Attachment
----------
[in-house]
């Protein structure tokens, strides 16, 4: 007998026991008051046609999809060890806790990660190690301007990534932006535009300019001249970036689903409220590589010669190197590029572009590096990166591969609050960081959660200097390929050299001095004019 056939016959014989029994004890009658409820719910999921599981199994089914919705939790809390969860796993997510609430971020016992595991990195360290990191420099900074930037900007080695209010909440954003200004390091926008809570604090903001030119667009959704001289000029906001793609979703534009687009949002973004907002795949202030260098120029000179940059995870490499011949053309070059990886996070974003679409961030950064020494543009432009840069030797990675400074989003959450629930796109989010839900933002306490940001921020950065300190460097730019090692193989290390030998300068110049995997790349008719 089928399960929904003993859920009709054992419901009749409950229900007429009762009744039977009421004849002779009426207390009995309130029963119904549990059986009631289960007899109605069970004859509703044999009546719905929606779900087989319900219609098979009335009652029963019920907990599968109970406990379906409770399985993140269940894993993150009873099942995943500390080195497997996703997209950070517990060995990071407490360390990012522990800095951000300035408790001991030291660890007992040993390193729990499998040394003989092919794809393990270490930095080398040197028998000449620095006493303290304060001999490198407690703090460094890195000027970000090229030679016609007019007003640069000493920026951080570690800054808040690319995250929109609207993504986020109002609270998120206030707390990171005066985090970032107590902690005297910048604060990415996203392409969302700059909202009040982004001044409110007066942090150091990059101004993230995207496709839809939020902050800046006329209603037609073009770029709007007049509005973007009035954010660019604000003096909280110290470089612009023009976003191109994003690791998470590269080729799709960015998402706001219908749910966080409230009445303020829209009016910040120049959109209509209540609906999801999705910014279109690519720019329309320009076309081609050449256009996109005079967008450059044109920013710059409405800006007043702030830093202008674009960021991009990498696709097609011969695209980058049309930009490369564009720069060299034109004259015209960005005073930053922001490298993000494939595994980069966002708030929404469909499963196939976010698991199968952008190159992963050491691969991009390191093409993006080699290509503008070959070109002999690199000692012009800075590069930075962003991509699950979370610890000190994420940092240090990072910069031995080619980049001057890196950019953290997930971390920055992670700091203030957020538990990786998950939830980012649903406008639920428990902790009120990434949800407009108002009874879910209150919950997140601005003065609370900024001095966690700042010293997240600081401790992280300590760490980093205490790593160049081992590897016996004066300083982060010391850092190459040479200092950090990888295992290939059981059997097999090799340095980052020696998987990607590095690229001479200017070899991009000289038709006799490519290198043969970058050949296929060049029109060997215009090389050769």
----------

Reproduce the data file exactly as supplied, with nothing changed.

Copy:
[in-house]
């Protein structure tokens, strides 16, 4: 007998026991008051046609999809060890806790990660190690301007990534932006535009300019001249970036689903409220590589010669190197590029572009590096990166591969609050960081959660200097390929050299001095004019 056939016959014989029994004890009658409820719910999921599981199994089914919705939790809390969860796993997510609430971020016992595991990195360290990191420099900074930037900007080695209010909440954003200004390091926008809570604090903001030119667009959704001289000029906001793609979703534009687009949002973004907002795949202030260098120029000179940059995870490499011949053309070059990886996070974003679409961030950064020494543009432009840069030797990675400074989003959450629930796109989010839900933002306490940001921020950065300190460097730019090692193989290390030998300068110049995997790349008719 089928399960929904003993859920009709054992419901009749409950229900007429009762009744039977009421004849002779009426207390009995309130029963119904549990059986009631289960007899109605069970004859509703044999009546719905929606779900087989319900219609098979009335009652029963019920907990599968109970406990379906409770399985993140269940894993993150009873099942995943500390080195497997996703997209950070517990060995990071407490360390990012522990800095951000300035408790001991030291660890007992040993390193729990499998040394003989092919794809393990270490930095080398040197028998000449620095006493303290304060001999490198407690703090460094890195000027970000090229030679016609007019007003640069000493920026951080570690800054808040690319995250929109609207993504986020109002609270998120206030707390990171005066985090970032107590902690005297910048604060990415996203392409969302700059909202009040982004001044409110007066942090150091990059101004993230995207496709839809939020902050800046006329209603037609073009770029709007007049509005973007009035954010660019604000003096909280110290470089612009023009976003191109994003690791998470590269080729799709960015998402706001219908749910966080409230009445303020829209009016910040120049959109209509209540609906999801999705910014279109690519720019329309320009076309081609050449256009996109005079967008450059044109920013710059409405800006007043702030830093202008674009960021991009990498696709097609011969695209980058049309930009490369564009720069060299034109004259015209960005005073930053922001490298993000494939595994980069966002708030929404469909499963196939976010698991199968952008190159992963050491691969991009390191093409993006080699290509503008070959070109002999690199000692012009800075590069930075962003991509699950979370610890000190994420940092240090990072910069031995080619980049001057890196950019953290997930971390920055992670700091203030957020538990990786998950939830980012649903406008639920428990902790009120990434949800407009108002009874879910209150919950997140601005003065609370900024001095966690700042010293997240600081401790992280300590760490980093205490790593160049081992590897016996004066300083982060010391850092190459040479200092950090990888295992290939059981059997097999090799340095980052020696998987990607590095690229001479200017070899991009000289038709006799490519290198043969970058050949296929060049029109060997215009090389050769």